1. 15

I did not include more tags, because I was not sure they apply: android and linux.

Maybe it would be good idea to add google tag (and apple and microsoft as well)? Or just add chromeos/chromebook as we have mac, windows, linux and all the bsds?

  1. 7

    Heh, just yesterday I was looking at the Chromebook Plus, and literally thought “Well, I don’t know what the OP1 is, but it can’t be worse than rockchip.”

    1. 3

      I’m really starting to dread the day that “apptops” are the norm, and you can’t easily buy a “laptop.” As somewhat of a luddite, I admit I’m not being exactly open-minded, but you’ll have to pry Emacs away from my cold, dead hands.

      1. 2

        Did Google do the CPU design? Is Rockchip just doing the fabrication?

        Odd world to have Google poised to join Apple as the best mobile CPU vendors. Maybe they got sick of Qualcomm’s relatively lackluster performance.

        1. 2

          I’m not sure there’s any evidence for a Google-designed CPU; if it was happening, it’d be pretty hard to hide hiring a team of that size.

          1. 4

            Right. Looks like an ARM-designed CPU core for sure.

            Last October, a product page for the Plus, then branded the Chromebook Pro, was leaked, ID'ing the chip as the Rockchip RK3399. Some folks benchmarked a dev board with it. Some early announcements about it exist too, also tagging it as based on Cortex-A72/A53 cores and a Mali GPU.

            There’ve also benchmarks out there of another A72-based SoC, the Kirin 950.

            1. 2

              There’s reasonable evidence of Google ramping up at least more competence in chip design over the past 3-5 years than they traditionally had, which seems to spawn rumors of a Google CPU every time they hire someone. Anecdotally from the perspective of academia, they do seem much more interested in CE majors than they once were, plus a few moderately high-profile hardware folks have ended up there, which would’ve been surprising in the past. But I agree it’s nowhere near the scale to be designing their own CPU. I don’t know what they’re actually doing, but assumed it was sub-CPU-level custom parts for their data centers.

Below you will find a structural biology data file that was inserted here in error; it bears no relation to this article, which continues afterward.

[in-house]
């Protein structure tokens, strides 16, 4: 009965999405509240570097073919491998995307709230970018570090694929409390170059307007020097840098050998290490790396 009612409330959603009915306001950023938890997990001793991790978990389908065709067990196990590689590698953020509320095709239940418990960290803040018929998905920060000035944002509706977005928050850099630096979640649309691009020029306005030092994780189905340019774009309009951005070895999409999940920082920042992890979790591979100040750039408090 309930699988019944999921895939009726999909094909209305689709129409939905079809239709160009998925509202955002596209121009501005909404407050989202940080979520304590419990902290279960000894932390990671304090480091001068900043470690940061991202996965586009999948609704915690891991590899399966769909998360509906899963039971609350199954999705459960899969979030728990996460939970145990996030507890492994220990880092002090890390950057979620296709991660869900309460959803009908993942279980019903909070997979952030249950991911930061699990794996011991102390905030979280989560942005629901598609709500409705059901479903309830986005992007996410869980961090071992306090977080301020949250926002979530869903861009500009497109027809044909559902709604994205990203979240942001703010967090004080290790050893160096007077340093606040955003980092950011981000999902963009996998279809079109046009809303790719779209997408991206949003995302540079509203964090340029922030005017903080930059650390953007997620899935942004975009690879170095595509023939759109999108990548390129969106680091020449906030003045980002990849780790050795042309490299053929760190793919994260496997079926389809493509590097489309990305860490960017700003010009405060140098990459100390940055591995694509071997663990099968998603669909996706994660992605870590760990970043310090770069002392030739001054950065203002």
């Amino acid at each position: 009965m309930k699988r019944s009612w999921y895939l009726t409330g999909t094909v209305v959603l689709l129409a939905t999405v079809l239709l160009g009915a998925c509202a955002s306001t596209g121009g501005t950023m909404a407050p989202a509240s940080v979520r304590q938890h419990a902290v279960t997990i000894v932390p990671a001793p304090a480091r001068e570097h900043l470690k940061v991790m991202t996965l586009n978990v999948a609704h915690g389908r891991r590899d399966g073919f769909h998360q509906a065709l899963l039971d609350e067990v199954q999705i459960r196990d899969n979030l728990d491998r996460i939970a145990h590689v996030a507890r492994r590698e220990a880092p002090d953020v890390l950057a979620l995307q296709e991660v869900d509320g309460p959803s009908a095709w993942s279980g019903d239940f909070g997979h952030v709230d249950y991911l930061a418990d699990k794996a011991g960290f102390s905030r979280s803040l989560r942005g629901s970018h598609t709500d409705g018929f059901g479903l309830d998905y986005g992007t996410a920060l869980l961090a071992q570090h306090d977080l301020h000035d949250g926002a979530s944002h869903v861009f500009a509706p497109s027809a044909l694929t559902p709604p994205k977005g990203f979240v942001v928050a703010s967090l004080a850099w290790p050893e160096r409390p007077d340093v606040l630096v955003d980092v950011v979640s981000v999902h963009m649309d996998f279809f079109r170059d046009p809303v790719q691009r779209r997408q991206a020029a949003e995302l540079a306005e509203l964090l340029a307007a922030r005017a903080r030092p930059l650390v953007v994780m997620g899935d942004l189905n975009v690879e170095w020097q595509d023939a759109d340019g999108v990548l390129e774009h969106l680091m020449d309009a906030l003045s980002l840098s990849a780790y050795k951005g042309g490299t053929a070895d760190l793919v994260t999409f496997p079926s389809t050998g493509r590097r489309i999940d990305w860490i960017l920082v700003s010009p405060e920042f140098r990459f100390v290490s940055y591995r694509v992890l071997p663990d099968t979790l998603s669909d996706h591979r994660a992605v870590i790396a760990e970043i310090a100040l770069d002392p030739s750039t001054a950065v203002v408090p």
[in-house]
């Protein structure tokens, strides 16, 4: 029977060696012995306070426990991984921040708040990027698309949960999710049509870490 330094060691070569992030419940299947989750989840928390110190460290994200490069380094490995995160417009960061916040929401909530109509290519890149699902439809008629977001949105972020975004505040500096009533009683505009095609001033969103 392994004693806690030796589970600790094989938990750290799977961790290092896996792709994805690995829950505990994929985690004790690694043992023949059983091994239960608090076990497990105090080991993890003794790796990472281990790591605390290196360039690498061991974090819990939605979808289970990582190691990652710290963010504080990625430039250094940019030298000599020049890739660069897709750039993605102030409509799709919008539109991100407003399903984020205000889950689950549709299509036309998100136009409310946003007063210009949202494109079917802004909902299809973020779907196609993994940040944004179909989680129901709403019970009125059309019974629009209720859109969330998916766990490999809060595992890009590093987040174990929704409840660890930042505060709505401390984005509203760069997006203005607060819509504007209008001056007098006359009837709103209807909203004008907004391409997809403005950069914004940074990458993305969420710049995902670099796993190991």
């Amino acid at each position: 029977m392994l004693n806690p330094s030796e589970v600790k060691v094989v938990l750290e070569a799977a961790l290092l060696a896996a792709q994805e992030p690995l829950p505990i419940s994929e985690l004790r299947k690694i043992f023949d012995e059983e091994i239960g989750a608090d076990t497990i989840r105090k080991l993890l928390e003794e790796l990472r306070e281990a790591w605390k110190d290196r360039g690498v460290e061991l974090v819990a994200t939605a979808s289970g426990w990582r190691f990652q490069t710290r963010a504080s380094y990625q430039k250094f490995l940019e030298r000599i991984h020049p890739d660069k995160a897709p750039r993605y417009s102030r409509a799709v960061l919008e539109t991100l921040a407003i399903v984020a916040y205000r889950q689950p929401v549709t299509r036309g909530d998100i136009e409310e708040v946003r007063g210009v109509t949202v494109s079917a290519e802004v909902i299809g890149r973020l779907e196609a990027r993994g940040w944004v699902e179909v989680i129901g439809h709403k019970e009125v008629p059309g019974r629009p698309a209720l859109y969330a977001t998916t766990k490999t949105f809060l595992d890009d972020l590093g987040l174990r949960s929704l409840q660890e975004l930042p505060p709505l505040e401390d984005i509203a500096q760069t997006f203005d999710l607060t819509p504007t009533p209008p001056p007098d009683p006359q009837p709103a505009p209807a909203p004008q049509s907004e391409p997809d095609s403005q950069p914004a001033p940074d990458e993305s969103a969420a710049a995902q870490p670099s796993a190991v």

1. 8

                CPU design is also a really small world; it’s almost all the same people bouncing between teams. You can trace back chip designs to the lineage of the people who made them; there’s even entire categories “pet features” that basically indicate who worked on the chip.

                1. 3

                  Pet features, that’s neat. Like ISA features or SoC/peripheral stuff? Can you give an interesting example?

                  1. 10

                    One example is the write-through L1 cache, which iirc has a rather IBM-specific heritage. It also showed up in Bulldozer (look at who was on the team for why). A lot of people consider it to be a fairly bad idea for a variety of reasons.

                    Most of these features tend to be microarchitectural decisions (e.g. RoB/RS design choices, pipeline structures, branch predictor designs, FPU structures….), the kind of things that are worked on by quite a small group, so show a lot of heritage.

                    This is probably a slightly inaccurate and quite incomplete listing of current “big core” teams out there:

                    Intel: Core team A, Core team B, and the C team (Silvermont, I think)? They might have a D team too.

                    AMD: Jaguar (“cat”) team (members ~half laid off, ~half merged into Bulldozer), not sure what happened after Bulldozer, presumably old team rolled into Zen?

                    ARM: A53 team, A72 team, A73 team (Texas I think)


                    Samsung (M1)

                    Qualcomm (not sure what the status of this is after the death of mobile Snapdragon, but I think it’s still a thing)

                    nvidia (not sure what the status of this one is after Denver… but I think it’s still a thing)

                    Notably when a team is laid off, they all go work for other companies, so that’s how the heritage of one chip often folds into others.